was born in Natchez, Mississippi in 1854
and come to Oregon in 1870.
Oregon Whips Washington
(Continued from page one)
and carries ball to the one-yard line.
Parsons bucks the ball over. Shy Hun
tington misses goal. Score, Oregon 9, W.
S. C. 5
Beckett returns kickoff for a 40 yard
run. bringing the ball to \Y. S. C.’s 50
yard line. Hamilton replaces Stites at left
Pendleton Indian Robes
Gossard Lace Front
For your party frocks. Be
Frocks, Dress Suits
^ and All Accessories for
Our stock of pretty
frocks is very com
plete in all the new
shades, lemon, pump
kin, changeable peach,
citron, peacock and
various other shades.
Selected for girls $20
Full dress suits, vests, j
hats, ties, shirts, hose, |
Sutoir’s gloves and jew- |
elry. Always a full as- j
sortment high class hand j
Silk Hose in all the various new shades to match dresses. Silk under
wear and gloves for all occasions. Brushed wool sweaters, Caps and
Scarfs of various combinations. ______
guard for \V. S. C. Shy Huntington
makes three yards. W. S .C. intercepts
Huntington’s pass on her 20-yard line.'
Oregon intercepts Washington’s pass on
their 30-yard line. Parsons makes six
yards around left end. Shy Huntington
makes two yards. Montieth is held for
no gain. Montieth fumbles and recovers.
Shy Huntington is thrown for loss.
W. S .C. intercepts Oregon’s forward
pass on their eight-yard line. W. S. C.
punts out of bounds on their 20-yard
line. Oregon's ball. The lemon-yellow
makes yardage in four downs. W. S. C.
get the bull on their 15-yard line by
virtue of an Oregon fumble. Durham for
ward passes to Hanley for two yards. W.
S. C.’s next pass is unsuccessful. W. S.
O. punts to Huntington who makes a
fair catch on the 40-yard line. Parsons
makes four yards through the line. Shy
Huntington fails to gain. Parsons fails
to gain around left end. Parsons is
tackled fiercely and laid out.
Beckett kicks 30 yards to Dietz’s 15
yard Hue. Bangs makes three yards
around left end. Mitchell intercepts a
forward pass and gains two yards. Par
sons makes three yards through the line.
W. S. C. line fights like mad men. Glove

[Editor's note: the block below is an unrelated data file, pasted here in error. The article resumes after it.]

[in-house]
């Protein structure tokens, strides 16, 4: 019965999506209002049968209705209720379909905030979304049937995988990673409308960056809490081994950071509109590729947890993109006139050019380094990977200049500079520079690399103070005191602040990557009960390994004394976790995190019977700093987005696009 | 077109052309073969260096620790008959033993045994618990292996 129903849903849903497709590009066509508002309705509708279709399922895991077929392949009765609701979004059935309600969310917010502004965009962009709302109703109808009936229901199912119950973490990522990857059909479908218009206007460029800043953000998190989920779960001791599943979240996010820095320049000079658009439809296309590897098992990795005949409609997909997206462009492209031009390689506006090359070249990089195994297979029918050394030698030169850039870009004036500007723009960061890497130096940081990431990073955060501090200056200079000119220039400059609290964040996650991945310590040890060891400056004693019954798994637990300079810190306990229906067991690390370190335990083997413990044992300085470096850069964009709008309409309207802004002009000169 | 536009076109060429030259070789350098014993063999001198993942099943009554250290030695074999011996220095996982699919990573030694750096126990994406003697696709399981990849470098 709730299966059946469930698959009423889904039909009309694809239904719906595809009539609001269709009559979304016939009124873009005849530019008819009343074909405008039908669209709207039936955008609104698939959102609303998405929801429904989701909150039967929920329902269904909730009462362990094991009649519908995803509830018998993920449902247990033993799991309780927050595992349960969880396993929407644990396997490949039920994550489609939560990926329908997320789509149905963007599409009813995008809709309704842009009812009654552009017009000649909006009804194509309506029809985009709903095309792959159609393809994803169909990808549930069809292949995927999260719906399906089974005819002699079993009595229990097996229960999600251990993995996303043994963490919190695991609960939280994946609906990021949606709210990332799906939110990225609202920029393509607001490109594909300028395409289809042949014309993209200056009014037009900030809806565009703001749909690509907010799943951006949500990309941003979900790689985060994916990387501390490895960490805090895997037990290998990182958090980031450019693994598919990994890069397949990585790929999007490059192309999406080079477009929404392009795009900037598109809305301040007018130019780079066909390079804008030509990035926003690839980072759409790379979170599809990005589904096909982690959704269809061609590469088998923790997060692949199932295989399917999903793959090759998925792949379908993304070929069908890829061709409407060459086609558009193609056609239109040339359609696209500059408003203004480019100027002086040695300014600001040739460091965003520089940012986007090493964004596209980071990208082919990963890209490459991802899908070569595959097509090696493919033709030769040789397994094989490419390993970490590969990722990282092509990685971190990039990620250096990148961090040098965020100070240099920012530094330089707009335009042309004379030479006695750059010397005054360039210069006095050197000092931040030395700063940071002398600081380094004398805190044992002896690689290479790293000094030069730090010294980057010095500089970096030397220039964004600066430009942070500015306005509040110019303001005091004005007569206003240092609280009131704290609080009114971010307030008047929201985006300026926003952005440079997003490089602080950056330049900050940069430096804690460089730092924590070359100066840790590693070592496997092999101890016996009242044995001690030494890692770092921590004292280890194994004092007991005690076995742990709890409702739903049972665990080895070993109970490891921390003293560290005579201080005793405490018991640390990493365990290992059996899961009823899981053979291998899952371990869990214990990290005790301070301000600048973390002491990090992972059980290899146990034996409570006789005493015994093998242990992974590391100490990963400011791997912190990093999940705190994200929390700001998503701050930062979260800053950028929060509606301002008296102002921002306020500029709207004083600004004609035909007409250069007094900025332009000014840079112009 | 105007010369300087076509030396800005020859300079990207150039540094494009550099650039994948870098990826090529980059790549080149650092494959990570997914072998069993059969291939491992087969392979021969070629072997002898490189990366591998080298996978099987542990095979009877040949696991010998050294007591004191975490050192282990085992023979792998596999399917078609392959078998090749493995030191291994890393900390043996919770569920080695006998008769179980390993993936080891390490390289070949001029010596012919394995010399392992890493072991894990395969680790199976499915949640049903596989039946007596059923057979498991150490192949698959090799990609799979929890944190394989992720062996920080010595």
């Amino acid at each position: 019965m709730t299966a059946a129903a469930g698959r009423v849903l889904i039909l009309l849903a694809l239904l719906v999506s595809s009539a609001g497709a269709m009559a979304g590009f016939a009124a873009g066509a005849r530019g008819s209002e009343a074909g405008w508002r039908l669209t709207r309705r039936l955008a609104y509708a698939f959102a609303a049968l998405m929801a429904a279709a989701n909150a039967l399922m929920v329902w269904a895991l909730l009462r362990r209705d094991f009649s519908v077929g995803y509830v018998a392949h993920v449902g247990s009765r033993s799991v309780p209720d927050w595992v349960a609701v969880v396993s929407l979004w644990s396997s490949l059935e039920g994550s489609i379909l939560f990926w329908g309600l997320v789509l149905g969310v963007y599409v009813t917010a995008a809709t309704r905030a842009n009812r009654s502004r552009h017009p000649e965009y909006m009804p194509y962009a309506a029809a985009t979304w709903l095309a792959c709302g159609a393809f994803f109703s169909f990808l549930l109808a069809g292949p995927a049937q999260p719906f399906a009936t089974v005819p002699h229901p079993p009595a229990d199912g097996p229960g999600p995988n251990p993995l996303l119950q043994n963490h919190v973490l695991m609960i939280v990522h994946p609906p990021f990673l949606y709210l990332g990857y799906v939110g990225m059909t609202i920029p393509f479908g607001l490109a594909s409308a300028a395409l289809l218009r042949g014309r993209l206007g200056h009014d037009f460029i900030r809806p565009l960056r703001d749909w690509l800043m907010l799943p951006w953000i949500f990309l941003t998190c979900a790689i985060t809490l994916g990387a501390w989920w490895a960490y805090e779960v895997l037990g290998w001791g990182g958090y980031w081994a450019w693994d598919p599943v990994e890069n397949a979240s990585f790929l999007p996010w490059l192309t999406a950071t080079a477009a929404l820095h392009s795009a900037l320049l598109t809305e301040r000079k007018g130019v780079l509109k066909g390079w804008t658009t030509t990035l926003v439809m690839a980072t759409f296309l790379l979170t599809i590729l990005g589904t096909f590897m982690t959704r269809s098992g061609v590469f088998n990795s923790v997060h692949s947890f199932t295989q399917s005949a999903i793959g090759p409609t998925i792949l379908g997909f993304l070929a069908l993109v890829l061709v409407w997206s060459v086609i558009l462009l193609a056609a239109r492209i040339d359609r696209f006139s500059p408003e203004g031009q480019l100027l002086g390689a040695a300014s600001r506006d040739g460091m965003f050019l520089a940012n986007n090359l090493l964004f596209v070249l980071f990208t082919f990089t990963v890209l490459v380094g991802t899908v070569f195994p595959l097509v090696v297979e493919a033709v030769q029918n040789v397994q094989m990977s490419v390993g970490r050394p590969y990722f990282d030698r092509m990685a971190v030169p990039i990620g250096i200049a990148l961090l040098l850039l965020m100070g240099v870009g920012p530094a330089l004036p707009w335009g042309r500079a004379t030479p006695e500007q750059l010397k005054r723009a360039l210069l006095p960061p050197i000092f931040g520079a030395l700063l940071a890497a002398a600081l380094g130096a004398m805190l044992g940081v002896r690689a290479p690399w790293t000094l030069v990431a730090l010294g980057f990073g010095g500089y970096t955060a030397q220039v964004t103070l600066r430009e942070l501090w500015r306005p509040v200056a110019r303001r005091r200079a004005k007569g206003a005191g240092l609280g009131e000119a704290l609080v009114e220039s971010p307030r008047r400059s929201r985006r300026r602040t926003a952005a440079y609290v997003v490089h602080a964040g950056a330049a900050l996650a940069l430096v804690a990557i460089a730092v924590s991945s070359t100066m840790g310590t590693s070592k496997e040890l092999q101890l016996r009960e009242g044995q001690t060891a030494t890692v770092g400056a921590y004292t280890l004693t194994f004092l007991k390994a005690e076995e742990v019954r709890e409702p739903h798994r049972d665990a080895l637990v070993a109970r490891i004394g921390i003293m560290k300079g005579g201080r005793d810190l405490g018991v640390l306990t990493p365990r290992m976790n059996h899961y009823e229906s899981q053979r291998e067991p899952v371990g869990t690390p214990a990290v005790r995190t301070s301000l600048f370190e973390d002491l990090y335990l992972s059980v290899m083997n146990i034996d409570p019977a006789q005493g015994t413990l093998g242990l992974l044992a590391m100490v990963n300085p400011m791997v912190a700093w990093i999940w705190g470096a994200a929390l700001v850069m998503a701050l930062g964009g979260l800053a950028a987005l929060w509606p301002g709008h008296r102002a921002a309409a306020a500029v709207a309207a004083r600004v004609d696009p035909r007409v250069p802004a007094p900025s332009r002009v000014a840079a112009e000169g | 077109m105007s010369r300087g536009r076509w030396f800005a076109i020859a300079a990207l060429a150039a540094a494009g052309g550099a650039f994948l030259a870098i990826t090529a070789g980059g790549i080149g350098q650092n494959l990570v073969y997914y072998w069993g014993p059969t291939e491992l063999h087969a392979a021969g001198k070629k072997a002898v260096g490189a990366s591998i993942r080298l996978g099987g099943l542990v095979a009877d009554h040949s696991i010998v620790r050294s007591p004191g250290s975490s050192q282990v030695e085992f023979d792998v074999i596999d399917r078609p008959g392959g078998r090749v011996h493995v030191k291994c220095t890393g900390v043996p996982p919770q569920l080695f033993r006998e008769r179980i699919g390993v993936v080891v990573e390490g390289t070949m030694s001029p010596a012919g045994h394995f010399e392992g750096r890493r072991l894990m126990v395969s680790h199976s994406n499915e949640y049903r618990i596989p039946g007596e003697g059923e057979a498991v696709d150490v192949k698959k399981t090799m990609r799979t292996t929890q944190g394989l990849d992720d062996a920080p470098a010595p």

replaces Hanrey at left half. Shy Hun
tington again drives place kick over from
Score: Oregon 12, W. S. 3.
Parsons runs the kickoff back to 30
yard line. MonteiL. makes six yards
through the line. Shy Huntington plunges
10 yards through tackle. McGregor re
places Horriot at right tackle Hollis
Huntington gains ten yards. Game ends
with ball in Oregon s possession on W.
S. (Vs 30-yard line.
Score: Oregon 12, W. S. C. 3.
The line-up follows:
Wash. State Position Oregon
Zimmerman.L.K. Beckett, c
H. Hanley.R.E. Bartlett
Gapt. Bangs.L.H.B. .*.... Monteith
R. Boone.R.H.B... Parsons-Jensen
When the University was about to be
closed for debt Henry Villard, who was
the builder of the Northern Pacific rail
road from St. Paul west, telegraphed to
Matthew P. Heady, the president of the
board of regents, to draw .$10,000 nn
him to save Heady hall.
Later he sent $50,000 to the Univer
sity, and with $30,000 from the state,
Villard ball was built and named after
Free Rex Tickets With 25«fr
Purchase at our store
Table Decorations and
Coe Stationery Co.
941 Willamette Street
58 and 60 Ninth Ave. E.
Moore and Moore 42-44 W. Eighth St.
Special Rates on
GOWNS, SUITS, SCHOOL-DRESSES FOR OCTOBER
Call and Inquire
HOLLY E. JVIO0RE
Hemstitching Accordian Pleating
WHEN SEEKING FOR SOME “NOVELTY” IN JEWELRY COME
TO THE UP-TO-DATE JEWELRY STORE-OUR STORE.
WE KEEP ABREAST OF THE TIMES; WHEN SOMETHING NEW
IS CREATED WE GET IT AND HAVE IT FOR OUR CUSTOMERS.
COME IN AND SEE OUR NEW GOODS FOR THIS SEASON.
WHETHER OR NOT YOU ARE READY TO BUY YOUR HOLIDAY
GOODS AND GIFTS.
WE MAKE “QUALITY” RIGHT; THEN THE PRICE RIGHT.
SETH LARA WAY
DIAMOND MERCHANT AND JEWELER